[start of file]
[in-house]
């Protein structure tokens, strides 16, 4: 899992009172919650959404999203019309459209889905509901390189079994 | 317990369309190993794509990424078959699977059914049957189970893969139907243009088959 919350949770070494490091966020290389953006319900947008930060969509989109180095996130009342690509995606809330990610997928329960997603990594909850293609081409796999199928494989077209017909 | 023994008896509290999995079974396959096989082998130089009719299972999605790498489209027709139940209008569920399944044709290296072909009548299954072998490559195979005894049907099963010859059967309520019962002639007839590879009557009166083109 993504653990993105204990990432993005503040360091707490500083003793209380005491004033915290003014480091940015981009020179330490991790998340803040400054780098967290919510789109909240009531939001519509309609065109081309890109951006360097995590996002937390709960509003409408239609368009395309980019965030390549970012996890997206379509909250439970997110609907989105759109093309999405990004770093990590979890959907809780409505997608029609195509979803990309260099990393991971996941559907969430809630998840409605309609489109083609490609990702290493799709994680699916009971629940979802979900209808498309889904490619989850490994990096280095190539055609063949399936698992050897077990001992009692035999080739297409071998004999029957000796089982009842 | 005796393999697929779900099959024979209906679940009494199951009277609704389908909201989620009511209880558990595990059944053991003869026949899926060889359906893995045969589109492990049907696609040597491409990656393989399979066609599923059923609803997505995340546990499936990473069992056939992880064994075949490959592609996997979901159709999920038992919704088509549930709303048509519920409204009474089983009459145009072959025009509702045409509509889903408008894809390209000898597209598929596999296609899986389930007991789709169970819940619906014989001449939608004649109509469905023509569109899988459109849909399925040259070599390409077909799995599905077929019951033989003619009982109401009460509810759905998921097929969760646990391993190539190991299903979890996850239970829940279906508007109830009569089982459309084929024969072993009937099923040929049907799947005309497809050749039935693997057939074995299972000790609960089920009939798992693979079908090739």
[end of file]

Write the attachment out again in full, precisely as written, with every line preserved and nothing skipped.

[in-house]
């Protein structure tokens, strides 16, 4: 899992009172919650959404999203019309459209889905509901390189079994 | 317990369309190993794509990424078959699977059914049957189970893969139907243009088959 919350949770070494490091966020290389953006319900947008930060969509989109180095996130009342690509995606809330990610997928329960997603990594909850293609081409796999199928494989077209017909 | 023994008896509290999995079974396959096989082998130089009719299972999605790498489209027709139940209008569920399944044709290296072909009548299954072998490559195979005894049907099963010859059967309520019962002639007839590879009557009166083109 993504653990993105204990990432993005503040360091707490500083003793209380005491004033915290003014480091940015981009020179330490991790998340803040400054780098967290919510789109909240009531939001519509309609065109081309890109951006360097995590996002937390709960509003409408239609368009395309980019965030390549970012996890997206379509909250439970997110609907989105759109093309999405990004770093990590979890959907809780409505997608029609195509979803990309260099990393991971996941559907969430809630998840409605309609489109083609490609990702290493799709994680699916009971629940979802979900209808498309889904490619989850490994990096280095190539055609063949399936698992050897077990001992009692035999080739297409071998004999029957000796089982009842 | 005796393999697929779900099959024979209906679940009494199951009277609704389908909201989620009511209880558990595990059944053991003869026949899926060889359906893995045969589109492990049907696609040597491409990656393989399979066609599923059923609803997505995340546990499936990473069992056939992880064994075949490959592609996997979901159709999920038992919704088509549930709303048509519920409204009474089983009459145009072959025009509702045409509509889903408008894809390209000898597209598929596999296609899986389930007991789709169970819940619906014989001449939608004649109509469905023509569109899988459109849909399925040259070599390409077909799995599905077929019951033989003619009982109401009460509810759905998921097929969760646990391993190539190991299903979890996850239970829940279906508007109830009569089982459309084929024969072993009937099923040929049907799947005309497809050749039935693997057939074995299972000790609960089920009939798992693979079908090739």